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Business Profile, Featured Post

The Old Town Shop – “Where the Past Is Your Present”

By Lani Gering The Old Town Shop – “Where the Past Is Your Present” It is hard to believe that this wonderful little shop hasn’t been around for many years. It just has that sort of vibe when you walk into the foyer and into the door on your right at 105 South Union Street. The Old Town Shop (OTS) will celebrate its 5 year anniversary in March of 2022. After the closing of a longtime favorite specialty retailer, The Virginia Shop that was located pretty much just across the street from the OTS, it was a welcome addition to the shopping scene in Old Town. We missed our “Virginia” specific retailer and were very excited to hear about long time Alexandria resident Valerie Ianieri’s plan to open an “Old Town Alexandria” specific venue. This shop is not just for those visitors who want to take something home to remind them of their experience in our fair city but it is for those of us who live here and want to share our fabulous locally made products and history with family and friends alike. Ianieri is definitely following through with her vision to help preserve and promote the culture, history and most importantly the creativity of our Alexandria locals along with others in the Commonwealth. This shop is a PERFECT place to find a gift that will impress that person on your list who has everything. The description on the OTS website pretty much says it all: “The Old Town Shop is the only area shop to feature a variety of local curated artisan products that are offered at the Alexandria Farmers’ Market. This section, known as Locals’ Alley, is dedicated to showcasing a variety of artisans who vend regularly at the Farmers’ Market, giving these artisans a more permanent presence in…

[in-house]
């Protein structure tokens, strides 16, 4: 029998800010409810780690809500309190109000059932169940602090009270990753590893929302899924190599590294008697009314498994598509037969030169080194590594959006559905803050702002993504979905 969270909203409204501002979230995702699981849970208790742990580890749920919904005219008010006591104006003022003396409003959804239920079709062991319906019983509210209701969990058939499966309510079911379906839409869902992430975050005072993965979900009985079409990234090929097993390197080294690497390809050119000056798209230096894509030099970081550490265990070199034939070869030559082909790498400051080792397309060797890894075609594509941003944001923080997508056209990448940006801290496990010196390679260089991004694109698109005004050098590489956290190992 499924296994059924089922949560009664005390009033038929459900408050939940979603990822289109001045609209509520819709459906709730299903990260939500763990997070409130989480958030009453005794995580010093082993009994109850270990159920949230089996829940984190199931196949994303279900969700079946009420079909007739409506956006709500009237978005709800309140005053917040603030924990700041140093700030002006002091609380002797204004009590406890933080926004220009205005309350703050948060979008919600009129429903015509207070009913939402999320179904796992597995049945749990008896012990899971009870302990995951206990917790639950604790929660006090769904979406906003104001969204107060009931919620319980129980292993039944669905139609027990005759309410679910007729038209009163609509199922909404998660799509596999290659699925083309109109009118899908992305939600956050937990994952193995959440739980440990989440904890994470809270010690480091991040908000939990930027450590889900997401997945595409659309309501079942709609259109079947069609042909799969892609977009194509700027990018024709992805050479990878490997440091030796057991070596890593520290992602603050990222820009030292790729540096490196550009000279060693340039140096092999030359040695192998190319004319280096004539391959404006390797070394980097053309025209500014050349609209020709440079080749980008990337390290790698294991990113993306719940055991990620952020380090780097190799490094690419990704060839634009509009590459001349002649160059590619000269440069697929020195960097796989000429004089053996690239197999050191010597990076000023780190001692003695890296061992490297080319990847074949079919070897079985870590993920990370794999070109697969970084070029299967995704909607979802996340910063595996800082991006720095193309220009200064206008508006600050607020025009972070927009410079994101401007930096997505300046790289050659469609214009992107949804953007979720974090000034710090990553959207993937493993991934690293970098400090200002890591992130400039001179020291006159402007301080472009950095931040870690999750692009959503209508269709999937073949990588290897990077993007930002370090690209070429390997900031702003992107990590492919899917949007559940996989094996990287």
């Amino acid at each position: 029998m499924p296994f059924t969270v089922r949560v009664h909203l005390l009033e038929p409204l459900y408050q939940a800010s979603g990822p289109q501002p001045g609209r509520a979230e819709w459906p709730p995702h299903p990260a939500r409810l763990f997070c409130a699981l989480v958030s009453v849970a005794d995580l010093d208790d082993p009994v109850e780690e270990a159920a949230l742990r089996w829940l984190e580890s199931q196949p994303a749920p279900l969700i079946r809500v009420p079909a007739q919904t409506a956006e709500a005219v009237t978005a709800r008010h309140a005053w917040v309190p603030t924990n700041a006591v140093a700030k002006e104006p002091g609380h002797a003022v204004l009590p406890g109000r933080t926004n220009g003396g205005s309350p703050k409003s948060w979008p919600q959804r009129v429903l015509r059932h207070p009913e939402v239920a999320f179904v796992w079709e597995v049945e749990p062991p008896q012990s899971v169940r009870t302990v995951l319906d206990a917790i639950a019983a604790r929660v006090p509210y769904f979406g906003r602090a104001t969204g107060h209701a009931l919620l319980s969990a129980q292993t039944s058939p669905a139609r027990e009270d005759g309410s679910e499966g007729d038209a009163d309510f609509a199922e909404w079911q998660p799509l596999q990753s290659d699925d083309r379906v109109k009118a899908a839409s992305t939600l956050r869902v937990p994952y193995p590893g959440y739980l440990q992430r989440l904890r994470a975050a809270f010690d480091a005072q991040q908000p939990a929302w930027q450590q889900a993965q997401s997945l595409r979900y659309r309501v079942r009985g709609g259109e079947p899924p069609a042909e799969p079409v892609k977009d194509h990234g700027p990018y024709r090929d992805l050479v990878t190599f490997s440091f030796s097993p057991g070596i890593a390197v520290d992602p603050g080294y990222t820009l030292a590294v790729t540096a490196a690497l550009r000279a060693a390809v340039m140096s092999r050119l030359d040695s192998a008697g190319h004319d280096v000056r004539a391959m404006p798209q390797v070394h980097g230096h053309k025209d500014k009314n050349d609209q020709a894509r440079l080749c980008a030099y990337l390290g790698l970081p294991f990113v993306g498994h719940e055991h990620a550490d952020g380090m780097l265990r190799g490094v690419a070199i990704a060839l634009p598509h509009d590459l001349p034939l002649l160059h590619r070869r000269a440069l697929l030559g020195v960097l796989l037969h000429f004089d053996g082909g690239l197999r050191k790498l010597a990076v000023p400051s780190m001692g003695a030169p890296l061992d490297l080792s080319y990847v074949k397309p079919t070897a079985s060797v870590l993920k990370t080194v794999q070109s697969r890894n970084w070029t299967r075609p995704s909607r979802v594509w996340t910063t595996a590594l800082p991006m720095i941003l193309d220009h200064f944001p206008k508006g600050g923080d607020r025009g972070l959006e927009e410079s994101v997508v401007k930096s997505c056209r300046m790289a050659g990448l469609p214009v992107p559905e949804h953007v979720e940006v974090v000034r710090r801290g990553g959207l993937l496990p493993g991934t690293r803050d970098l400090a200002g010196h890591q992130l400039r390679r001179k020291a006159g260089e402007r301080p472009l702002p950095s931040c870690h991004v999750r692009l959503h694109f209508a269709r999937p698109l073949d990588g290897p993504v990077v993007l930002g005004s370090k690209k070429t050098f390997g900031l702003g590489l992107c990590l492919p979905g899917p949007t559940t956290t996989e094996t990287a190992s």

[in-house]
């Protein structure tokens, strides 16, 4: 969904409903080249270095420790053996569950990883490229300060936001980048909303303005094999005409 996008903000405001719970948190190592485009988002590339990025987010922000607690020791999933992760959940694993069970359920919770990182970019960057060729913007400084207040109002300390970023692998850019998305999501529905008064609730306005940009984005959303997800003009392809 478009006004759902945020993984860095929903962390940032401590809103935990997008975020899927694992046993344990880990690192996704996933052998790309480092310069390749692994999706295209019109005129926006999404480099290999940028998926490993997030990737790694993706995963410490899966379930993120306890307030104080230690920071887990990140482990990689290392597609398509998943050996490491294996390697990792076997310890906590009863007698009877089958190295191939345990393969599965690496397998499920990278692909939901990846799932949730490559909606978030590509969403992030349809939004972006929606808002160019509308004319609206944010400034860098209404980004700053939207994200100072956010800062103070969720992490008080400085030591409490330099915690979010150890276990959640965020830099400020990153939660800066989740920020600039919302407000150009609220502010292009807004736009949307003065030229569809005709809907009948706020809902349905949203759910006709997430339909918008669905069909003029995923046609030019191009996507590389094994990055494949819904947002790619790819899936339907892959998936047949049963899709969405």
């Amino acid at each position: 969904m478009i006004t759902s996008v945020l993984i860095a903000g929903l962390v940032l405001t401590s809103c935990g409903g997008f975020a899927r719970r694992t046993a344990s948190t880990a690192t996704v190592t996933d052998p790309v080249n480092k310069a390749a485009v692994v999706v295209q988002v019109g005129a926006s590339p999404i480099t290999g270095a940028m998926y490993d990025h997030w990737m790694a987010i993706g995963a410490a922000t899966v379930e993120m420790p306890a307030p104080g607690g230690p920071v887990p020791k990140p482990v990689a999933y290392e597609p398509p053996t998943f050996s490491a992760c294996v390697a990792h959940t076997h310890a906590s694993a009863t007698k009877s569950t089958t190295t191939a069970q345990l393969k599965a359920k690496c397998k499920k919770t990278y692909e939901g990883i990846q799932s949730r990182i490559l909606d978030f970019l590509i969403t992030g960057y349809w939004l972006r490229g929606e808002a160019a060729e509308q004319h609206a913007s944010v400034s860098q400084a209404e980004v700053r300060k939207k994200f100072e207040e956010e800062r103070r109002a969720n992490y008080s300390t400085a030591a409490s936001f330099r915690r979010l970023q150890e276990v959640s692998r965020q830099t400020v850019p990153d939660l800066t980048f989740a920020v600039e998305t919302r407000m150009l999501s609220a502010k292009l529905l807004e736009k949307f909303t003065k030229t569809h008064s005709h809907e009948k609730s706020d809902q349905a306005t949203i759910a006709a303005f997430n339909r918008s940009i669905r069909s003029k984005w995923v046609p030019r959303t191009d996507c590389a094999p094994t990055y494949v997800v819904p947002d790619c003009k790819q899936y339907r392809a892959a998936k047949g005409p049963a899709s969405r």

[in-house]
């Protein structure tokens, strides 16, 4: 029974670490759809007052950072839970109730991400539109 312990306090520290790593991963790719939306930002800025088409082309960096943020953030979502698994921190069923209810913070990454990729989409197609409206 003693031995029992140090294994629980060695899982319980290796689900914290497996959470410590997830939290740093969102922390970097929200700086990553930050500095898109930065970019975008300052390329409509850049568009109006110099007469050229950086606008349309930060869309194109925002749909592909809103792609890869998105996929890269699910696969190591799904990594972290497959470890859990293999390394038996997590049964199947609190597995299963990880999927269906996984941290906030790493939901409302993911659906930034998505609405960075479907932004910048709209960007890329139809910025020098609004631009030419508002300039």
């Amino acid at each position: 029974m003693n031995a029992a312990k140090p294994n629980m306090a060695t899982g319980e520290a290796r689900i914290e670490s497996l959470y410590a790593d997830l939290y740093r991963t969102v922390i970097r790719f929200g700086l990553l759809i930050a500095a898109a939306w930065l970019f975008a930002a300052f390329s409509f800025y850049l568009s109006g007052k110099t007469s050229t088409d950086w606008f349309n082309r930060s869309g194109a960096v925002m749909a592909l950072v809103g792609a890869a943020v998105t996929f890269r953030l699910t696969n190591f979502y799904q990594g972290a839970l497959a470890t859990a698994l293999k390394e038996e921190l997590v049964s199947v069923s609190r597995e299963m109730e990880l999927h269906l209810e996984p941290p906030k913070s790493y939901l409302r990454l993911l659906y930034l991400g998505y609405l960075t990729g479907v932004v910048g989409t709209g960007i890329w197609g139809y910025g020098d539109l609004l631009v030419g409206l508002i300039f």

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Events, Featured Post

The Birth of American Independence

The Birth of American Independence When the initial battles in the Revolutionary War broke out in April 1775, few colonists desired complete independence from Great Britain, and those who did were considered radical. By the middle of the following year, however, many more colonists had come to favor independence, thanks to growing hostility against Britain and the spread of revolutionary sentiments such as those expressed in Thomas Paine’s best selling pamphlet “Common Sense,” published in early 1776. On June 7, when the Continental Congress met at the Pennsylvania State House (later Independence Hall) in Philadelphia, the Virginia delegate Richard Henry Lee introduced a motion calling for the colonies’ independence. Amid heated debate, Congress postponed the vote on Lee’s resolution, but appointed a five-man committee—including Thomas Jefferson of Virginia, John Adams of Massachusetts, Roger Sherman of Connecticut, Benjamin Franklin of Pennsylvania and Robert R. Livingston of New York–to draft a formal statement justifying the break with Great Britain. On July 2nd, the Continental Congress voted in favor of Lee’s resolution for independence in a near-unanimous vote (the New York delegation abstained, but later voted affirmatively). On that day, John Adams wrote to his wife Abigail that July 2 “will be celebrated, by succeeding Generations, as the great anniversary Festival” and that the celebration should include “Pomp and Parade…Games, Sports, Guns, Bells, Bonfires and Illuminations from one End of this Continent to the other.” On July 4th, the Congress formally adopted the Declaration of Independence that had been written largely by Jefferson. Though the vote for actual independence took place on July 2nd, from then on the 4th became the day that was celebrated as the birth of American independence. Early Fourth of July Celebrations In the pre-Revolutionary years, colonists had held annual celebrations of the king’s birthday, which traditionally included the…